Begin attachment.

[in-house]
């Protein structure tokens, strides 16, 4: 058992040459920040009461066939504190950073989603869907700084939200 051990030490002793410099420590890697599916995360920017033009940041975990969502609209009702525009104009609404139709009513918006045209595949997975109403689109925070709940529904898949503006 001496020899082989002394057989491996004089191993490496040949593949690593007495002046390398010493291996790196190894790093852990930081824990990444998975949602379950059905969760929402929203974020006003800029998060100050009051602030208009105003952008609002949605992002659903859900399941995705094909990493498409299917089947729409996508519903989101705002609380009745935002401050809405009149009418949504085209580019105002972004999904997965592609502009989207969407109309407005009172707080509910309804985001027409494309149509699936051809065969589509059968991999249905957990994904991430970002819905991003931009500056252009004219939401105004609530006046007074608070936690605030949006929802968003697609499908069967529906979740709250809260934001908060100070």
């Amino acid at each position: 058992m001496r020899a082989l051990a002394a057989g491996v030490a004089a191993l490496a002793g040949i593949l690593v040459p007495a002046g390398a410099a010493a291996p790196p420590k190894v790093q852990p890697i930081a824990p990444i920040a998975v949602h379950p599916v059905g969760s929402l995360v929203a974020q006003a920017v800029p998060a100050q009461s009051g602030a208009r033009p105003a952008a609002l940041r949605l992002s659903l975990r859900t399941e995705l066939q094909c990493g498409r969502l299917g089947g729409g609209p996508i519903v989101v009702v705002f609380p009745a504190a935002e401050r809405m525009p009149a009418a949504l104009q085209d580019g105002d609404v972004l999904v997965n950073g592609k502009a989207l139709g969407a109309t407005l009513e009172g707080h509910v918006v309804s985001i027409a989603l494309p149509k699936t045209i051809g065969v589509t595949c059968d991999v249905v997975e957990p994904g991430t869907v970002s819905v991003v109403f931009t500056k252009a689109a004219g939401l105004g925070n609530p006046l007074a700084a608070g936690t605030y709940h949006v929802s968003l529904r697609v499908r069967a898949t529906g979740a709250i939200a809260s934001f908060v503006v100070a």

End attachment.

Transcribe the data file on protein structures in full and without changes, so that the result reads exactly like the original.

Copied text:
[in-house]
């Protein structure tokens, strides 16, 4: 058992040459920040009461066939504190950073989603869907700084939200 051990030490002793410099420590890697599916995360920017033009940041975990969502609209009702525009104009609404139709009513918006045209595949997975109403689109925070709940529904898949503006 001496020899082989002394057989491996004089191993490496040949593949690593007495002046390398010493291996790196190894790093852990930081824990990444998975949602379950059905969760929402929203974020006003800029998060100050009051602030208009105003952008609002949605992002659903859900399941995705094909990493498409299917089947729409996508519903989101705002609380009745935002401050809405009149009418949504085209580019105002972004999904997965592609502009989207969407109309407005009172707080509910309804985001027409494309149509699936051809065969589509059968991999249905957990994904991430970002819905991003931009500056252009004219939401105004609530006046007074608070936690605030949006929802968003697609499908069967529906979740709250809260934001908060100070």
């Amino acid at each position: 058992m001496r020899a082989l051990a002394a057989g491996v030490a004089a191993l490496a002793g040949i593949l690593v040459p007495a002046g390398a410099a010493a291996p790196p420590k190894v790093q852990p890697i930081a824990p990444i920040a998975v949602h379950p599916v059905g969760s929402l995360v929203a974020q006003a920017v800029p998060a100050q009461s009051g602030a208009r033009p105003a952008a609002l940041r949605l992002s659903l975990r859900t399941e995705l066939q094909c990493g498409r969502l299917g089947g729409g609209p996508i519903v989101v009702v705002f609380p009745a504190a935002e401050r809405m525009p009149a009418a949504l104009q085209d580019g105002d609404v972004l999904v997965n950073g592609k502009a989207l139709g969407a109309t407005l009513e009172g707080h509910v918006v309804s985001i027409a989603l494309p149509k699936t045209i051809g065969v589509t595949c059968d991999v249905v997975e957990p994904g991430t869907v970002s819905v991003v109403f931009t500056k252009a689109a004219g939401l105004g925070n609530p006046l007074a700084a608070g936690t605030y709940h949006v929802s968003l529904r697609v499908r069967a898949t529906g979740a709250i939200a809260s934001f908060v503006v100070a």